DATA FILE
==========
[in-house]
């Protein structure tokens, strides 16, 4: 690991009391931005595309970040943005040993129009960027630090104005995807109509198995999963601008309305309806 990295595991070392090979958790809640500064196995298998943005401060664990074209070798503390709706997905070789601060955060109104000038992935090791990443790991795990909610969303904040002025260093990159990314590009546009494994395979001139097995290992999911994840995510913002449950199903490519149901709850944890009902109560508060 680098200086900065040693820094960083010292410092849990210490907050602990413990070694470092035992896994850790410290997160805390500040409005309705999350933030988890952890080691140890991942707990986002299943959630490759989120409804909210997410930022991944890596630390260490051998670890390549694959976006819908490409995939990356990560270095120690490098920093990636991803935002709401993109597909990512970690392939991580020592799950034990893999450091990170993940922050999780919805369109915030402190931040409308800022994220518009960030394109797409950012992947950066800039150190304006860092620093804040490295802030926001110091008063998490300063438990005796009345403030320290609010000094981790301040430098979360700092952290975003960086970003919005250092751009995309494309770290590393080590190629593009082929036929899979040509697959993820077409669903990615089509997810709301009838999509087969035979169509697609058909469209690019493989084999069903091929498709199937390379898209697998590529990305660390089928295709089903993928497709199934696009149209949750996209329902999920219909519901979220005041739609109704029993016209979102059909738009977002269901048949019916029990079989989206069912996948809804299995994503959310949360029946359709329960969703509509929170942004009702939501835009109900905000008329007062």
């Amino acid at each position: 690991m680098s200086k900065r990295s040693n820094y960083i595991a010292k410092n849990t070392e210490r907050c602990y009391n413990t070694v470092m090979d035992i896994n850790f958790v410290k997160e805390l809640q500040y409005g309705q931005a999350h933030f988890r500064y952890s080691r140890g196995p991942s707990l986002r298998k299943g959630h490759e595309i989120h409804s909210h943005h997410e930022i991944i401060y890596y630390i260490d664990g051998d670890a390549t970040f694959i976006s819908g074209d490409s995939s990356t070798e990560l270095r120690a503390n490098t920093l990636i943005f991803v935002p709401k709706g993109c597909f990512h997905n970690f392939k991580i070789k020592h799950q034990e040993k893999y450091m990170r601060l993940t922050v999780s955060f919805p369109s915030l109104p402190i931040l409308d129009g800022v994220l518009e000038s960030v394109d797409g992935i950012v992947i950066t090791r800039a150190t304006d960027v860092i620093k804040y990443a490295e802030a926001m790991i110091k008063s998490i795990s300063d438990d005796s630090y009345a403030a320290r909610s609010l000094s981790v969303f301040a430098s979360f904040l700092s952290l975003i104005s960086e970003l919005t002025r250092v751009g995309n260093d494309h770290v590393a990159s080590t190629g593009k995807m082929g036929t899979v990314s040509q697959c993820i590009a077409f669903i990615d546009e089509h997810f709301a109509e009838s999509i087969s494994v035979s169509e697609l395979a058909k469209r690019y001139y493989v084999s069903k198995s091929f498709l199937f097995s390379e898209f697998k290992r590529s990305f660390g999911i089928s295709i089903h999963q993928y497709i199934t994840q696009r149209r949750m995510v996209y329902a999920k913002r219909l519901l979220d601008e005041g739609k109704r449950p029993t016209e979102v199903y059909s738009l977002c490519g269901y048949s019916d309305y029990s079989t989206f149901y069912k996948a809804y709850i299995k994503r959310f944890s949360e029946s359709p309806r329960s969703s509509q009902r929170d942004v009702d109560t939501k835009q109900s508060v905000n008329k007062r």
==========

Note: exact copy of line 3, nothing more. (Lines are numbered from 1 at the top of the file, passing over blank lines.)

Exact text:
């Amino acid at each position: 690991m680098s200086k900065r990295s040693n820094y960083i595991a010292k410092n849990t070392e210490r907050c602990y009391n413990t070694v470092m090979d035992i896994n850790f958790v410290k997160e805390l809640q500040y409005g309705q931005a999350h933030f988890r500064y952890s080691r140890g196995p991942s707990l986002r298998k299943g959630h490759e595309i989120h409804s909210h943005h997410e930022i991944i401060y890596y630390i260490d664990g051998d670890a390549t970040f694959i976006s819908g074209d490409s995939s990356t070798e990560l270095r120690a503390n490098t920093l990636i943005f991803v935002p709401k709706g993109c597909f990512h997905n970690f392939k991580i070789k020592h799950q034990e040993k893999y450091m990170r601060l993940t922050v999780s955060f919805p369109s915030l109104p402190i931040l409308d129009g800022v994220l518009e000038s960030v394109d797409g992935i950012v992947i950066t090791r800039a150190t304006d960027v860092i620093k804040y990443a490295e802030a926001m790991i110091k008063s998490i795990s300063d438990d005796s630090y009345a403030a320290r909610s609010l000094s981790v969303f301040a430098s979360f904040l700092s952290l975003i104005s960086e970003l919005t002025r250092v751009g995309n260093d494309h770290v590393a990159s080590t190629g593009k995807m082929g036929t899979v990314s040509q697959c993820i590009a077409f669903i990615d546009e089509h997810f709301a109509e009838s999509i087969s494994v035979s169509e697609l395979a058909k469209r690019y001139y493989v084999s069903k198995s091929f498709l199937f097995s390379e898209f697998k290992r590529s990305f660390g999911i089928s295709i089903h999963q993928y497709i199934t994840q696009r149209r949750m995510v996209y329902a999920k913002r219909l519901l979220d601008e005041g739609k109704r449950p029993t016209e979102v199903y059909s738009l977002c490519g269901y048949s019916d309305y029990s079989t989206f149901y069912k996948a809804y709850i299995k994503r959310f944890s949360e029946s359709p309806r329960s969703s509509q009902r929170d942004v009702d109560t939501k835009q109900s508060v905000n008329k007062r």